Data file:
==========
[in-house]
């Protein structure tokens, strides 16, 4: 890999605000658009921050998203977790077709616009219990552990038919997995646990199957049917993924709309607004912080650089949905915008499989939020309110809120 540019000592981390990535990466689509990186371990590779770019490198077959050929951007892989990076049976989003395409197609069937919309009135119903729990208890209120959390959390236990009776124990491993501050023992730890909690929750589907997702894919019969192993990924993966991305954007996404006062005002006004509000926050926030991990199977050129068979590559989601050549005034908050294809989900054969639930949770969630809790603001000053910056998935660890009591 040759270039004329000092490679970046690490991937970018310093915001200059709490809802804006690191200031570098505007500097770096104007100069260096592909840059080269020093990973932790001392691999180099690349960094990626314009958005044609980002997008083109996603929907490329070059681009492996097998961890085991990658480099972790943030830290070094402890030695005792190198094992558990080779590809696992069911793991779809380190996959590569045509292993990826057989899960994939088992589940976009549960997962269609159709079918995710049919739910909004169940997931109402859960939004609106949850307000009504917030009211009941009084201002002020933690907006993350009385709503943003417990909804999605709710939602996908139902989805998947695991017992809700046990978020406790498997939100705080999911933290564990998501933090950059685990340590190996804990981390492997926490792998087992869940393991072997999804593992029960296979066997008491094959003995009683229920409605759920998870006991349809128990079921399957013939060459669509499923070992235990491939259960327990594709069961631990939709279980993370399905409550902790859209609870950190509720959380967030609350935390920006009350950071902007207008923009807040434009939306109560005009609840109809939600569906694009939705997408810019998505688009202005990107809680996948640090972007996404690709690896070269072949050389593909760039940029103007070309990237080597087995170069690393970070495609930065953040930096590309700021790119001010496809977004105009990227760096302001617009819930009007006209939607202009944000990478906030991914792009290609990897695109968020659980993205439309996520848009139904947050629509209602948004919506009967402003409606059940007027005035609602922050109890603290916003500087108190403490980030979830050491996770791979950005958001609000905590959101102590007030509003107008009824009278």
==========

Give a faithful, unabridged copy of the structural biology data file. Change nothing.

[in-house]
């Protein structure tokens, strides 16, 4: 890999605000658009921050998203977790077709616009219990552990038919997995646990199957049917993924709309607004912080650089949905915008499989939020309110809120 540019000592981390990535990466689509990186371990590779770019490198077959050929951007892989990076049976989003395409197609069937919309009135119903729990208890209120959390959390236990009776124990491993501050023992730890909690929750589907997702894919019969192993990924993966991305954007996404006062005002006004509000926050926030991990199977050129068979590559989601050549005034908050294809989900054969639930949770969630809790603001000053910056998935660890009591 040759270039004329000092490679970046690490991937970018310093915001200059709490809802804006690191200031570098505007500097770096104007100069260096592909840059080269020093990973932790001392691999180099690349960094990626314009958005044609980002997008083109996603929907490329070059681009492996097998961890085991990658480099972790943030830290070094402890030695005792190198094992558990080779590809696992069911793991779809380190996959590569045509292993990826057989899960994939088992589940976009549960997962269609159709079918995710049919739910909004169940997931109402859960939004609106949850307000009504917030009211009941009084201002002020933690907006993350009385709503943003417990909804999605709710939602996908139902989805998947695991017992809700046990978020406790498997939100705080999911933290564990998501933090950059685990340590190996804990981390492997926490792998087992869940393991072997999804593992029960296979066997008491094959003995009683229920409605759920998870006991349809128990079921399957013939060459669509499923070992235990491939259960327990594709069961631990939709279980993370399905409550902790859209609870950190509720959380967030609350935390920006009350950071902007207008923009807040434009939306109560005009609840109809939600569906694009939705997408810019998505688009202005990107809680996948640090972007996404690709690896070269072949050389593909760039940029103007070309990237080597087995170069690393970070495609930065953040930096590309700021790119001010496809977004105009990227760096302001617009819930009007006209939607202009944000990478906030991914792009290609990897695109968020659980993205439309996520848009139904947050629509209602948004919506009967402003409606059940007027005035609602922050109890603290916003500087108190403490980030979830050491996770791979950005958001609000905590959101102590007030509003107008009824009278």